The Lost Children of Chechnya

Nov. 11, 2010

Is there anything more inexplicable than our ability to dream anxious,

compelling narratives from what seem to be other times, other lives?

Map of Chechnya

This dream took place in, as far as I could tell, a mountainous region of Chechnya, about which I know almost nothing.

I brought three children, all boys, say ages 2, 5 and 8—very young boys; I brought them on foot up a mountain, across alpine meadows, tree-covered ridges. (Photo credit:

Dariel Gorge

There was still some snow in the cold shadows of the forest. (Photo credit:

In a clearing high up, I found the cabin we’d been hiking toward, and we entered. It was a one room log cabin, but one side had been curtained off.

The priest lived there as a kind of hermit. I knew him as a humorous and kind man. I looked around, but he wasn’t at home; he came in from the woods shortly, as he was expecting us. (Photo credit:

I’m not sure what we were doing there or how long I was to leave the boys in his care, but obviously not long. I was in charge of the boys’ safety; we were fleeing from some terrible danger.

I needed to leave the children for a short time, and I left, hiking downhill, across a meadow. A small plane circled, recognized me with a wing tilt, and landed on a narrow power line maintenance road (although there was no electric power available locally—I knew that—no communications.

I got in the plane for the short ride to a little town in the valley. The pilot started to taxi, and two more people ran out of the woods and got suddenly on board, and we took off irrevocably.


Bush plane in mountains

As it got darker, it got snowier, and we got further and further away. We weren’t going the short hop of my errand; this was a long and mountainous crossing to a distant town ... (Photo credit:

One of the other passengers was my sister Cheryl, and the other an armed man; together, I knew we were all the protection the boys had on the mountain and somehow, through a too-quick and unconsidered decision, we were all on the same plane, flying away at dusk.

We flew down the mountain following the power line, often under it. As it got darker, it got snowier, and we got further and further away. We weren’t going the short hop of my errand; this was a long and mountainous crossing to a distant town with few lights and none of them electric.

"Mountain Village Gunib in Daghestan" Painting by artist Ivan Aivazovsky

"Mountain Village Gunib in Daghestan" Painting by artist Ivan Aivazovsky (Photo credit:

We landed on a dark air strip and put up in a small, dark-paneled old hotel room, Cheryl and me together. I was pacing the room, beside myself with anxiety for the safety of the boys. I knew the hermit priest would take basic care of them,

Childrn of Chechnya

but they were my responsibility. I was consumed with panic; remote, stranded, unable to return, terrified, anxious.


6 thoughts on “The Lost Children of Chechnya

  1. I love that caring part of your nature revealed in the dream.. I enjoyed the pictures. It brought the element of reality to the dream….I’m sure this is a story that has similarly happened. You’re sharing this dream reminds me of the tremendous amout of suffering happening right now in this world.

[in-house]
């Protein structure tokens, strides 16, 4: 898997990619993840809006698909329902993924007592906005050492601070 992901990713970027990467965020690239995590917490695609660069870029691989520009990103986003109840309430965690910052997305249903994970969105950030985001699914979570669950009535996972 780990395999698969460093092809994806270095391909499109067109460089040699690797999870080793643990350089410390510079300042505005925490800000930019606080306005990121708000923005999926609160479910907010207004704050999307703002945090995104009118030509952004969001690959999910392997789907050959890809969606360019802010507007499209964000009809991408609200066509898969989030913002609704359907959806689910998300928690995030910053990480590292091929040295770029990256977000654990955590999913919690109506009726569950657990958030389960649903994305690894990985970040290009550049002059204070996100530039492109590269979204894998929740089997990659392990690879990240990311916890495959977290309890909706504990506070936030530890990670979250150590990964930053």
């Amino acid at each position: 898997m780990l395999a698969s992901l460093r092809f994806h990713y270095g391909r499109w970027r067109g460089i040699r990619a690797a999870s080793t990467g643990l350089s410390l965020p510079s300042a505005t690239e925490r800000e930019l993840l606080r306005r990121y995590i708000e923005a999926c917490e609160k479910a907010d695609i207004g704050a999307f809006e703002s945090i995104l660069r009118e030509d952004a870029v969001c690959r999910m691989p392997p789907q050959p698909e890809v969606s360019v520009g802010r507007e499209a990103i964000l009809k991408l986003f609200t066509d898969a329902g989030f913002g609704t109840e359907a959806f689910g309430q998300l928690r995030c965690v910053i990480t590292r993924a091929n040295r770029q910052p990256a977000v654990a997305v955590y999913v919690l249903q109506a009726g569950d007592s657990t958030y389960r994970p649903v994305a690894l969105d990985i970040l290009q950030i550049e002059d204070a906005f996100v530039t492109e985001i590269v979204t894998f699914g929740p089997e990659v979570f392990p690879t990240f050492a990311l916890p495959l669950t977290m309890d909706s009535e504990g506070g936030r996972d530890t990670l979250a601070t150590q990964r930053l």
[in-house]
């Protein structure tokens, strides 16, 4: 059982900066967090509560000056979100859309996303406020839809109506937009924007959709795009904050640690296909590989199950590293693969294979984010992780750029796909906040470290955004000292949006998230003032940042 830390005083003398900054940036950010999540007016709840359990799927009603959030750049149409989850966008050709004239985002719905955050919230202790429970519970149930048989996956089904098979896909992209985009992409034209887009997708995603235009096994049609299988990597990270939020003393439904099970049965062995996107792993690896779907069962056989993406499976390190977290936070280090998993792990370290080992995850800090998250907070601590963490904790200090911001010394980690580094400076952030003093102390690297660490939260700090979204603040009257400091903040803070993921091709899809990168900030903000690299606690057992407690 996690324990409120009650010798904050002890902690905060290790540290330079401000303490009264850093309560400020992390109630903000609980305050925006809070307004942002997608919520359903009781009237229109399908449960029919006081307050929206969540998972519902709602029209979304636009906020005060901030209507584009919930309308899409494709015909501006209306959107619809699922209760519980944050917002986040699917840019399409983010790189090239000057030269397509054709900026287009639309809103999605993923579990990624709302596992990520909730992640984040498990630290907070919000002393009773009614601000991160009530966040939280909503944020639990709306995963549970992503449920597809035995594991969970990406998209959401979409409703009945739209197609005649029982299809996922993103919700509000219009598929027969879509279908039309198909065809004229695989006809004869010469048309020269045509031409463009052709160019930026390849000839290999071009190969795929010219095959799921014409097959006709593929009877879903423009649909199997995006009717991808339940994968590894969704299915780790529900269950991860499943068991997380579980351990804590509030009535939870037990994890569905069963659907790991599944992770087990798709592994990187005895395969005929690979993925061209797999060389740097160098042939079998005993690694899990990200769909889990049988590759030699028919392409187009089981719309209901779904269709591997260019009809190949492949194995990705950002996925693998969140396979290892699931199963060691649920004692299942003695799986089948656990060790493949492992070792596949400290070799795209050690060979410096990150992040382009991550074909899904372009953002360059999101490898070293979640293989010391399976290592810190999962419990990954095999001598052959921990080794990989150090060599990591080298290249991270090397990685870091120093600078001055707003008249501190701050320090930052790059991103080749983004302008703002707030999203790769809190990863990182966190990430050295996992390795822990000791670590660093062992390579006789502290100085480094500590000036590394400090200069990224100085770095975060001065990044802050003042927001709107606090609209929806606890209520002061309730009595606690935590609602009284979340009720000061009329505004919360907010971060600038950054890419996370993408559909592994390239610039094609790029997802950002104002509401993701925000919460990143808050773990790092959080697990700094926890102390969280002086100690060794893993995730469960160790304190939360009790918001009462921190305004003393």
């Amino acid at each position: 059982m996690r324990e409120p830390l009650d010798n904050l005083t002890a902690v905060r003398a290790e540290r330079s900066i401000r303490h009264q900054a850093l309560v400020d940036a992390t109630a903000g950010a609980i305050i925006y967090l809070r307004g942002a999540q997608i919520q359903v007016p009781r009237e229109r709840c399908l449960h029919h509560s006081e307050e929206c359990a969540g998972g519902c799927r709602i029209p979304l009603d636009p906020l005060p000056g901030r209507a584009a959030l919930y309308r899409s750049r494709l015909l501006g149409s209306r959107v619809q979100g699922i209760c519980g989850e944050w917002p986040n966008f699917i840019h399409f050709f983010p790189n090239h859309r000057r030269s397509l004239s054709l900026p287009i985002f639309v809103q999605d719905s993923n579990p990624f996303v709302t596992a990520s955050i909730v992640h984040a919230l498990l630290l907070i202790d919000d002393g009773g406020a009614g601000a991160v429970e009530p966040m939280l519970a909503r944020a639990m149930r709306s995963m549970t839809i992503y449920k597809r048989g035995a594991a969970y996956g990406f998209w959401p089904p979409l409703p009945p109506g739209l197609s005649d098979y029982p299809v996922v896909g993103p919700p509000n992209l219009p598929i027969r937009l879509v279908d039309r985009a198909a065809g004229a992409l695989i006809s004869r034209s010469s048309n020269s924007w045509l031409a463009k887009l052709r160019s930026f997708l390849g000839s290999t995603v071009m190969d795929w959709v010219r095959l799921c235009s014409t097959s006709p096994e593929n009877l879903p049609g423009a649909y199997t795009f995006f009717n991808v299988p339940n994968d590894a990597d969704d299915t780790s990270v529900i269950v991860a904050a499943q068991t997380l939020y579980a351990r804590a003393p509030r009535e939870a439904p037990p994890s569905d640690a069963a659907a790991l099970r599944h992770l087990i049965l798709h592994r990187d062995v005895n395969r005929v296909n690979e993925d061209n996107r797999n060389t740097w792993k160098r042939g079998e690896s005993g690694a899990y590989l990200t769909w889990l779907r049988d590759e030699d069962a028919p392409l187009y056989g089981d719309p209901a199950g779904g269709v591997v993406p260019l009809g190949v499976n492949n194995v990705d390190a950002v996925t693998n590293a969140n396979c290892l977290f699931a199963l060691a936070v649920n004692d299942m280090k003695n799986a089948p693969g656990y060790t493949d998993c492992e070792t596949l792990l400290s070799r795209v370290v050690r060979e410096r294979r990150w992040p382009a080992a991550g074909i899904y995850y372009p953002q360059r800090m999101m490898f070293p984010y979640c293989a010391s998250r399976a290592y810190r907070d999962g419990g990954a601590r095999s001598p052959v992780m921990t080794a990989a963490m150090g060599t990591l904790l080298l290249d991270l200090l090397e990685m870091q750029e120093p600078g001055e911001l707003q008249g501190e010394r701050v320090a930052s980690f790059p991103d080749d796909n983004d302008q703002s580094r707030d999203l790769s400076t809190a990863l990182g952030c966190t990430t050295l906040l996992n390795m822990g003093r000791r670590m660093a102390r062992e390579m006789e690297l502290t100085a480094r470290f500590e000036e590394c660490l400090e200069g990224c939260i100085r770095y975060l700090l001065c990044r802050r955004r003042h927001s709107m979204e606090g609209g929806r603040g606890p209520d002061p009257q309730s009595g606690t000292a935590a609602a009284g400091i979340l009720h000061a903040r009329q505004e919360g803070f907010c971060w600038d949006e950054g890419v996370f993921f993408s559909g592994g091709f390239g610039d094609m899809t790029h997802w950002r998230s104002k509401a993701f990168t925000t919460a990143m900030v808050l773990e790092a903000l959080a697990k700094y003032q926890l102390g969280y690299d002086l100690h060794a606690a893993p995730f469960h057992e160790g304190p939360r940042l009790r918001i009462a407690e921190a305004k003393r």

It’s not often in my dream experience that the end of the dream has some kind of resolved ending as did yours. Thanks for sharing

    • San,Thanks for your compassionate response. As you can see, I am trying to revamp my blog to more closely parallel my inner life and thoughtstream more than my previous idea of doing ex-Em news. I got over that! Now I’m trying to listen ever more closely to my inner world and find a place for that on the world wide web.
      Love from me!

  2. Very interesting…your words convey the rhythm, images and enigmas of the dream. I really appreciate you sharing this experience. I love the way that a dream emerges, with half-formed images, familiar and unfamiliar people, places that are both recognizable and new at the same time…all in an inner journey. Your dream was very detailed. I wonder if this has significance? Is its message more meaningful? It seems that some dreams may be “processing the day” while others, such as this, are a calling forth from the soul.

    • Cher,
      Thank you for your thoughtful post. I agree that sometimes the brain is just house-keeping, and at other times, I feel like my soul is off doing other work, or that I’m with and watching over someone else that seems to be me. These are vivid dreams with a real-world character. The strangest one I had was being a yellow spider in the stained glass window vault of a Gothic cathedral.

  3. Yellow spider in the stained glass window vault of a Gothic cathedral…how amazing! I love your imagery. Please let us know if you post more of these dreams. They are so interesting. I too have had dreams that are very detailed with amazing characters, different nationalities, wildlife and varying perspectives. I love “looking into the dream.” It seems like the dream is only part of what is uncovered. As with art, I give room to live with the essence, the images…not forcing but looking as though looking at something beneath the water. Only part is seen at first. As internal space is given to abide in the essence, I see more.

    Sandy, I have always loved your writing and ability to reveal the truth, unadorned.

  4. Cher,
    Remember our Dottie and the Water Dog collaboration? Maybe our mutual interest in dream imagery will bring us creatively together again! I do a lot of art around dreams, especially dream mandalas because the circular shape seems to fit the shape of a dream. As I spend a lot of time online, I am really careful these days to devote focused time to deep reading, writing, and art, so that the inner world gets nurtured.

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